NZ signs historic currency deal with China.
By Adam Bennett
Photo / New Zealand Herald
New Zealand’s economic ties with China have been strengthened with a deal to allow direct trading of the New Zealand dollar against the Chinese currency the renminbi or yuan.
The deal, struck relatively swiftly negotiations began in April last year, will reduce costs for exporters and importers by removing the necessity for transactions to be settled in two foreign exchange trades via a third currency – usually the US dollar.
Prime Minister John Key and China’s Premier Li Keqiang announced the agreement after meeting at the Great Hall of the People during Key’s first day of an official visit to China this evening.
“It’s great to have been in Beijing to witness the conclusion of negotiations to launch direct trading of the New Zealand and Chinese currencies, which I kicked off during talks with President Xi on the margins of the Bo’ao Forum in April 2013”, Key said.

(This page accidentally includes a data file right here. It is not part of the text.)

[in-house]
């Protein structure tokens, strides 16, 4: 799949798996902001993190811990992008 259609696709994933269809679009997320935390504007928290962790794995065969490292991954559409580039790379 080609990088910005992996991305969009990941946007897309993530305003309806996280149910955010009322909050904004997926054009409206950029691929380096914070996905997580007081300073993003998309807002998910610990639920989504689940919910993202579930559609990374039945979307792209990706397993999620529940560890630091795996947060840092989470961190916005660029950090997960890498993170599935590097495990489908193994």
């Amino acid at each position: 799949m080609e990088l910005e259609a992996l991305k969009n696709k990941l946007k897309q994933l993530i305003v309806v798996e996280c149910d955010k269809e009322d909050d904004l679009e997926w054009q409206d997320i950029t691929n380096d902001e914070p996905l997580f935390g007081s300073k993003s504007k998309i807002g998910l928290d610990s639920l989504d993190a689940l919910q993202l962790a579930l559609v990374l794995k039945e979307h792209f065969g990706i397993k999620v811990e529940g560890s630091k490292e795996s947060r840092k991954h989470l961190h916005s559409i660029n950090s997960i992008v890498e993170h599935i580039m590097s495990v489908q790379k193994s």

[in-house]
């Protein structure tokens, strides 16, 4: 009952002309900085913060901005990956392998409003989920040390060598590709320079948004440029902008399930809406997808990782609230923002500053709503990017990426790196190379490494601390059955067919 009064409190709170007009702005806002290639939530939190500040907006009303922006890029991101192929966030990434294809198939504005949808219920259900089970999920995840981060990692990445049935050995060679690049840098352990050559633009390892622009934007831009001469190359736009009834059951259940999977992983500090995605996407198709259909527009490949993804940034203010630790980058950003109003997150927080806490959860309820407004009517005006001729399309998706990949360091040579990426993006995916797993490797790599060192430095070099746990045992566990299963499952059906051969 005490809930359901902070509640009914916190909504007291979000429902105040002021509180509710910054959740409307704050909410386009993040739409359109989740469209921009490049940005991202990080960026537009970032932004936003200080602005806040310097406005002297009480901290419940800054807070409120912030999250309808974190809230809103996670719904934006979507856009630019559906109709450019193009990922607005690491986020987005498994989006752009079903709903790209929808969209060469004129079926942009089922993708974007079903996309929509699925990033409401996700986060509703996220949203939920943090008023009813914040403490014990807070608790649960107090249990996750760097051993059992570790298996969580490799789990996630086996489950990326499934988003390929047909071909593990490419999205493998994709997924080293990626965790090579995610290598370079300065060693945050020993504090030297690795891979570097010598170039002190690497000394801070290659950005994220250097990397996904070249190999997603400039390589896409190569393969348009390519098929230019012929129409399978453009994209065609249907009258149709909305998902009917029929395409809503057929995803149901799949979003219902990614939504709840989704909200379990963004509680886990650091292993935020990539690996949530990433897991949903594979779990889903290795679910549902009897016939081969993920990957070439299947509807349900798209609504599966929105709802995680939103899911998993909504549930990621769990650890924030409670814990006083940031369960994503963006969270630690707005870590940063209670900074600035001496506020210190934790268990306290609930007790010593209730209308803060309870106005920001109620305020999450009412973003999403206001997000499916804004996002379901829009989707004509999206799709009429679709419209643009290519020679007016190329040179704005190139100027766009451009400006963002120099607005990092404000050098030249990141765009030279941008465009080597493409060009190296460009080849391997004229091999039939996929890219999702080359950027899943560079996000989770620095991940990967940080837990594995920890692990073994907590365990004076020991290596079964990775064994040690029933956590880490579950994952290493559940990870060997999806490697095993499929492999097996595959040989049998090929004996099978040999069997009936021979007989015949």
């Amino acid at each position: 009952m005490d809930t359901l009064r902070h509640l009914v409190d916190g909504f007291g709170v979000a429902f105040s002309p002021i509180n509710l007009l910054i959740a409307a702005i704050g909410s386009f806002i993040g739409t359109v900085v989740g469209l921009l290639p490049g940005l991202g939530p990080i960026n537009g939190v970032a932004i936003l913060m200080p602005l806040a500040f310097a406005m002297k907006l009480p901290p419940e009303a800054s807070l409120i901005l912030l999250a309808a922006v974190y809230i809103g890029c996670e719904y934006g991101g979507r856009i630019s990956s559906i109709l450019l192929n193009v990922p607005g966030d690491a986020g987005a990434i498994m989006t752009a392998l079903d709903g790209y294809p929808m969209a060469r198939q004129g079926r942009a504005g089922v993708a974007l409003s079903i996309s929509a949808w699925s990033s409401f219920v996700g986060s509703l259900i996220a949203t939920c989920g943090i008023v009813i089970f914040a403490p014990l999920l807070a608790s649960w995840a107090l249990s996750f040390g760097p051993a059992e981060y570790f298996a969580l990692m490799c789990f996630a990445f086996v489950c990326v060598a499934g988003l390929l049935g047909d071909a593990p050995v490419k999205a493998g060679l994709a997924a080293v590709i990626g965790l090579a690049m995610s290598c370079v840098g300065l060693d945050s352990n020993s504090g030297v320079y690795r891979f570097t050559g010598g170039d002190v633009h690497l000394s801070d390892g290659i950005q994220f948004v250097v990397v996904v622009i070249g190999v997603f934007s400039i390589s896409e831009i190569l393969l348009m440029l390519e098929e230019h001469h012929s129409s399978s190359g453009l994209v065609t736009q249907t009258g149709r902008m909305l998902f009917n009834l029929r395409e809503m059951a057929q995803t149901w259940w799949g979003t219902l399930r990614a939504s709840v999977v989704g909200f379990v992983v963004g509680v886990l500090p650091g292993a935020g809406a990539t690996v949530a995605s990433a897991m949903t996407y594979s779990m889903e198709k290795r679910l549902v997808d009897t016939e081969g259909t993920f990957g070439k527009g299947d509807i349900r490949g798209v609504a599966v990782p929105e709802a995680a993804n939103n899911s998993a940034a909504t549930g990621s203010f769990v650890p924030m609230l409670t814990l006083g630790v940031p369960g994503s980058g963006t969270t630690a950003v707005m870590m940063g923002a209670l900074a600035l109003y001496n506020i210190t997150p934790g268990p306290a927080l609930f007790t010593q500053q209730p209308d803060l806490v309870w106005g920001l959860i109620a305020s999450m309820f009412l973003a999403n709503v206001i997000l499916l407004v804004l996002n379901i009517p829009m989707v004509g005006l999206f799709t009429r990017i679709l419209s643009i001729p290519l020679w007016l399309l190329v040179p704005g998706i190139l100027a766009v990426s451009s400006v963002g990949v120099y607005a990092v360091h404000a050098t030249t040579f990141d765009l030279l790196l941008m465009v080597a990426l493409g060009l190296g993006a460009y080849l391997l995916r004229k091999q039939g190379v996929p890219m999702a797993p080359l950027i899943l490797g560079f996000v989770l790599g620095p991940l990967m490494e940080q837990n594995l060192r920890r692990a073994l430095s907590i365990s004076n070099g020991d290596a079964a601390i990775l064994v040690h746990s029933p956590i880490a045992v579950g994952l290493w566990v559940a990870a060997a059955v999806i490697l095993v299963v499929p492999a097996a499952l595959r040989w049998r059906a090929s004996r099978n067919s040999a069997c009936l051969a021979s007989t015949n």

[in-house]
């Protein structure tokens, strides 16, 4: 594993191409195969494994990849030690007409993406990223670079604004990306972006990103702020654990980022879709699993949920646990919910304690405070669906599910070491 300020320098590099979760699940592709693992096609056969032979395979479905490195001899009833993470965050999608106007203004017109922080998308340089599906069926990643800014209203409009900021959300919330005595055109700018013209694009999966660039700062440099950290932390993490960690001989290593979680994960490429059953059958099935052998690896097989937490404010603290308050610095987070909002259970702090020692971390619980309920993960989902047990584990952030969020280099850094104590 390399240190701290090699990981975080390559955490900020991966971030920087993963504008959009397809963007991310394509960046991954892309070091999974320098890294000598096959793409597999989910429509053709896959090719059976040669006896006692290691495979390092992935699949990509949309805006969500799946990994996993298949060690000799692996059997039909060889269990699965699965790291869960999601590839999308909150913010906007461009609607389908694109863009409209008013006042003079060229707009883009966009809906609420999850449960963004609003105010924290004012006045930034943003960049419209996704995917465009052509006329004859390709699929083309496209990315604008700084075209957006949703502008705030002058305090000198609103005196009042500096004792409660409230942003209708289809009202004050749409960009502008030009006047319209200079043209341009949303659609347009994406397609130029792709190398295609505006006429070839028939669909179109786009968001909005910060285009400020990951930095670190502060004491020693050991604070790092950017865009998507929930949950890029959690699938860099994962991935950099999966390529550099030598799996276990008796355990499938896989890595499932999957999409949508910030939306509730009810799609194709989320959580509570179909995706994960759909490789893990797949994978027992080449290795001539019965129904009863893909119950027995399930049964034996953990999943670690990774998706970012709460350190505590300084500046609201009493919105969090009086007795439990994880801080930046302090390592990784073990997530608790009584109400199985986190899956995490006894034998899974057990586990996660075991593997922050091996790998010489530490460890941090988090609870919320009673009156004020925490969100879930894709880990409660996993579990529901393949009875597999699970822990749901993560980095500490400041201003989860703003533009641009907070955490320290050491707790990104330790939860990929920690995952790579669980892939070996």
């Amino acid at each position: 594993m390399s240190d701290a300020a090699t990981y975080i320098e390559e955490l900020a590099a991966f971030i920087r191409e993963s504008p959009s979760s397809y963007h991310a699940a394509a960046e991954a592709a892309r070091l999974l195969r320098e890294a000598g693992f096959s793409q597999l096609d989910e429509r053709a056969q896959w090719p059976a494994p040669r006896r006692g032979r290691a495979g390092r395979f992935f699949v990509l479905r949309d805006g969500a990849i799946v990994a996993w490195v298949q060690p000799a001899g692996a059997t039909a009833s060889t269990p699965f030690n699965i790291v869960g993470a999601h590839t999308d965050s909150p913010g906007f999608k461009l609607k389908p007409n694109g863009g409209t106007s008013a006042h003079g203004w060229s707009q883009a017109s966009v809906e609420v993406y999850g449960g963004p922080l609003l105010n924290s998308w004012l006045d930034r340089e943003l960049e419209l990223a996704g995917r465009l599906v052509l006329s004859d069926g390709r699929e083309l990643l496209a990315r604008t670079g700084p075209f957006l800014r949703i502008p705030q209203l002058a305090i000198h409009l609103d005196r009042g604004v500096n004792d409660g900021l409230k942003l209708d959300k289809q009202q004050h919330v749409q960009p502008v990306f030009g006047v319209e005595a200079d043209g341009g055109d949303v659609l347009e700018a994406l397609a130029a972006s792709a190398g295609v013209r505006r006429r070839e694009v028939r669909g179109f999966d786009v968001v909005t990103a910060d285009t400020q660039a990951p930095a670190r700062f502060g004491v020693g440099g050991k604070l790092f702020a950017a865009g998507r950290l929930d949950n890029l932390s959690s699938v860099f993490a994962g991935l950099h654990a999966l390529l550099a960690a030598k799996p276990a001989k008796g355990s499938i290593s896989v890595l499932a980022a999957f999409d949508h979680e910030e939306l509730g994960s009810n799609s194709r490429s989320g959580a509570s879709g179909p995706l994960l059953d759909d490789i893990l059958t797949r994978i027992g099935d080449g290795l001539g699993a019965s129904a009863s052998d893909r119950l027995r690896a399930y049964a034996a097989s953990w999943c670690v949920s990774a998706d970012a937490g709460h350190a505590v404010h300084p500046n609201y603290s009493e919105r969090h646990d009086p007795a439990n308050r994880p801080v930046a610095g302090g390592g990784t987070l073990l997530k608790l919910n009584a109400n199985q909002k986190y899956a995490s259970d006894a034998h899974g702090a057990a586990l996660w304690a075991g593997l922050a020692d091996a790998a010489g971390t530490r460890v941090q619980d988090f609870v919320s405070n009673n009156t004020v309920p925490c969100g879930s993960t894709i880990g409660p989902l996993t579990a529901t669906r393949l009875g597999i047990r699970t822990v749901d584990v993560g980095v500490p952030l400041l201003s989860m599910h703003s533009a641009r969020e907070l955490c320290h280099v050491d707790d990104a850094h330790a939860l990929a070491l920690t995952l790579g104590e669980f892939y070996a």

“I am delighted that the project has been brought to a successful conclusion so quickly.
It highlights the strong relationship and goodwill between New Zealand and China.”
Key said the agreement “will make doing business with China easier by reducing the costs of converting between the two currencies, and will stimulate trade and investment”.
“Direct trading will also increase the integration between the New Zealand and Chinese financial systems, and deepen the economic relationship between the two countries.”